The three defendants: Jeffrey Sawyer, 53, of Mullica Hill, New Jersey; Vincent Giordano, 31, of Atlantic County, New Jersey; and Aimee Allen, 30, of Myrtle Beach, South Carolina; each plead guilty to one county of conspiracy to commit mail and wire fraud.
The recent sentencing originated from a scam in which timeshare owners would pay upfront fees for phony services to cancel, purchase, or upgrade their timeshares on the secondary market. Vincent Giordano and Aimee Allen posed as employees of a company called “Vacation Ownership Group,” also known as “VO Group LL.C.,” with offices in Mays Landing and Egg Harbor Township, New Jersey. Jeffrey Sawyer posed as a satisfied customer who would attract and persuade potential consumers to send upfront fees to the company. 10 other arrests were made in conjunction with this scheme.
Giordano was sentenced to four months in prison, four months of home confinement, 200 hours of community service, and three years of supervised released. Allen was sentenced to three years of probation, eight months of home confinement, 50 hours of community service, and ordered to pay over $197,000 in restitution. Sawyer was sentenced to one year in prison and three years of supervised release.
Justice may have been served for these three fraudsters, but many remain uncaught and actively seeking new schemes. With so many scams circling around the secondary timeshare market, how are consumers supposed to protect themselves?
A few years back, an anonymous Florida woman wrote an article for Redweek Magazine examining her time working for a timeshare resale scam company. As an unemployed single mother, the woman answered an ad for a sales job in a Florida newspaper. Only later, when she was well on her way to making over $156,000 a year with an additional 30% commission on every timeshare resale “sold,” did she realize that she was a part of an elaborate scam. As her inner battle between morality and making ends meet waged, the woman finally confronted her employers about their fraudulent services, leading to her ultimate firing from the timeshare resale company. As she stated in her piece, “I needed to be fired to clear my conscience.”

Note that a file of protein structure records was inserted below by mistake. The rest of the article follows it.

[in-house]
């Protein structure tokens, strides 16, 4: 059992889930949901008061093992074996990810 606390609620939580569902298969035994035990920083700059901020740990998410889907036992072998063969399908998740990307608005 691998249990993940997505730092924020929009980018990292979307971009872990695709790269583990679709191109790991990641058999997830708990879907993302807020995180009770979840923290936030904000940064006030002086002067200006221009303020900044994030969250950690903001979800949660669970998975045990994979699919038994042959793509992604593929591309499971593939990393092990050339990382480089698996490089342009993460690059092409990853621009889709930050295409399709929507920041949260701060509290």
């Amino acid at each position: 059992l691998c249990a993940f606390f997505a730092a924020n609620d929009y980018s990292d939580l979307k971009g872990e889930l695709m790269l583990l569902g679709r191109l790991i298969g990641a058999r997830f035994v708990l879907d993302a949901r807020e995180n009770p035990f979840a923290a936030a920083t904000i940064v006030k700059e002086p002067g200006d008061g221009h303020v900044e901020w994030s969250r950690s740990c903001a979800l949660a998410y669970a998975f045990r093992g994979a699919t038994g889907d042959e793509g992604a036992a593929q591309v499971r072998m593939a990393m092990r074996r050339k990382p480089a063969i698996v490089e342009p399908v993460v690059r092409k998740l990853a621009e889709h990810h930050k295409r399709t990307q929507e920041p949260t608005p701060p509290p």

Now, over ten years later, this story is a lesson to avoid blindly paying upfront fees to timeshare resale companies. As the woman wrote in her article, “The place is still scamming to this day and they are still raking in the cash from unsuspecting timeshare [owners] young and old alike.” As she apologizes for her role and participation in the scheme, she advocates, “I just want you all to be aware of the fact that you should NOT pay an UNFRONT FEE to anyone ever.”
Scam artists rely on upfront fees to make their profits. The only way for consumers to protect themselves is to avoid upfront fees at all cost. As we have written about in the past, many timeshares are difficult to resell because the associated fees can be so high that they hold negative value. That being said, if someone guarantees to sell your timeshare for an upfront price, be especially cautious. Do your own research—make sure that any company you deal with is legitimate and will work on your behalf and in your best interests. If you cannot sell your timeshare, consider alternative options such as timeshare divestment or timeshare cancellation, that can be performed safely without any upfront fees.
If you need help getting out of a timeshare, contact The Abrams Firm at (360) 918-8196 for a free consultation. Our low flat-rate fees are 100% contingent upon the successful legal divestment of your timeshare to end ownership and all associated financial obligations. We charge NO UPFRONT FEES to CANCEL A TIMESHARE. We are Consumer Protection Attorneys—that is who we are and how we fight for consumer justice—and for timeshare owners, we ensure your protection by NEVER charging ANY upfront fees.